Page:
The King’s Peace: Realism and War
Owen Logan’s photo-essay Masquerade: Michael Jackson Alive in Nigeria (2001-2005) follows the exploits of a costume performer as he travels across the country. The young black soul singer’s transformation into the white ‘king of pop’ is used as an allegory for the conflict-ridden situation in postcolonial Nigeria. With the author Uzor Maxim Uzoatu, Logan presents a biting satire which critiques the relationship between the Nigerian political elite and foreign business interests. For GENERATION, Masquerade is shown in the context of a group exhibition which expands upon its central themes by interrogating the meaning of ‘peace’ in modern societies. Co-curated by Logan, the artworks and materials presented raise important questions about how domestic politics and economics across the globe have been shaped by warfare.
Logan’s revitalisation of realist strategies in photography has been heavily influenced by Nigeria’s performative and satirical culture. In Masquerade humour, montage and storytelling are used to describe circumstances and capture connections that straight documentary depictions miss. This approach continues throughout The King’s Peace exhibition with each contributor assembling words and images in ways that question the illusion of reality so easily achieved with cameras. Rather than capturing the spectacle of combat or the ghostly aftermath of violence these realist photographers and filmmakers have been reluctant to show the human drama of war for fear of making it appear natural or eternal. Instead they have examined the fundamental ties between conflict and peace, recognising the crucial role that images play in how societies communicate and comprehend notions of security. In this way they articulate the need for a genuine and democratic peace.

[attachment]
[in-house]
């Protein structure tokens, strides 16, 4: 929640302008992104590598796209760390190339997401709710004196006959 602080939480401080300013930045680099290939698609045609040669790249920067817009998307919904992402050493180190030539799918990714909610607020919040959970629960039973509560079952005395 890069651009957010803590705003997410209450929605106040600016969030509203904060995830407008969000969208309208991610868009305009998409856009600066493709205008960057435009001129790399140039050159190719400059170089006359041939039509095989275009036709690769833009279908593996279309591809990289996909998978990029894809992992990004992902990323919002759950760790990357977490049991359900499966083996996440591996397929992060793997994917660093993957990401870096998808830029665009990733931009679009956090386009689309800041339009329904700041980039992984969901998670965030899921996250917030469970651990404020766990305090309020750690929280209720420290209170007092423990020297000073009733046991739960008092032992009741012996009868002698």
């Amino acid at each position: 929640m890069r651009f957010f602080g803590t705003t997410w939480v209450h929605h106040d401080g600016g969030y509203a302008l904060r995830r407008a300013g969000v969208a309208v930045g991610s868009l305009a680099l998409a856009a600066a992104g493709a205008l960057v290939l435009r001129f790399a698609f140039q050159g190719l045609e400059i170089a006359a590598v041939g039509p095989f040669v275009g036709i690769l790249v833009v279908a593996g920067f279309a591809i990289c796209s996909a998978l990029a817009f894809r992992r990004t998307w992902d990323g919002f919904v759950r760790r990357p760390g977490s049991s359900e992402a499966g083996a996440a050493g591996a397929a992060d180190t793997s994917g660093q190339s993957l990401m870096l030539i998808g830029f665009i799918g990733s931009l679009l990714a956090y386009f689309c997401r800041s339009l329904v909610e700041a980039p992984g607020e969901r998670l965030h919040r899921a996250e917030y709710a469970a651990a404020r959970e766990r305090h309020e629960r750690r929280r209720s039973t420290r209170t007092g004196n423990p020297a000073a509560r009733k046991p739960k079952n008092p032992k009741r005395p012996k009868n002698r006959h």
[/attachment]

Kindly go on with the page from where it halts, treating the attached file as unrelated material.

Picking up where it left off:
Owen Logan is photographer based in Edinburgh. He is also a contributing editor to the independent arts magazine Variant and a research fellow in the field of socio-economics at the University of Aberdeen. Together with the first presentation in Scotland of his photo series Masquerade: Michael Jackson Alive in Nigeria (2000 – 2005), The King’s Peace: Realism and War includes works by Adam Broomberg and Oliver Chanarin, Philip Jones Griffiths, Grupo de Artistas de Vanguardia, Fred Lonidier, Snapcorps with Stuart Platt and Martha Rosler..
Image The National Anthem Band from the series Masquerade: Michael Jackson Alive in Nigeria (2001-2005) Owen Logan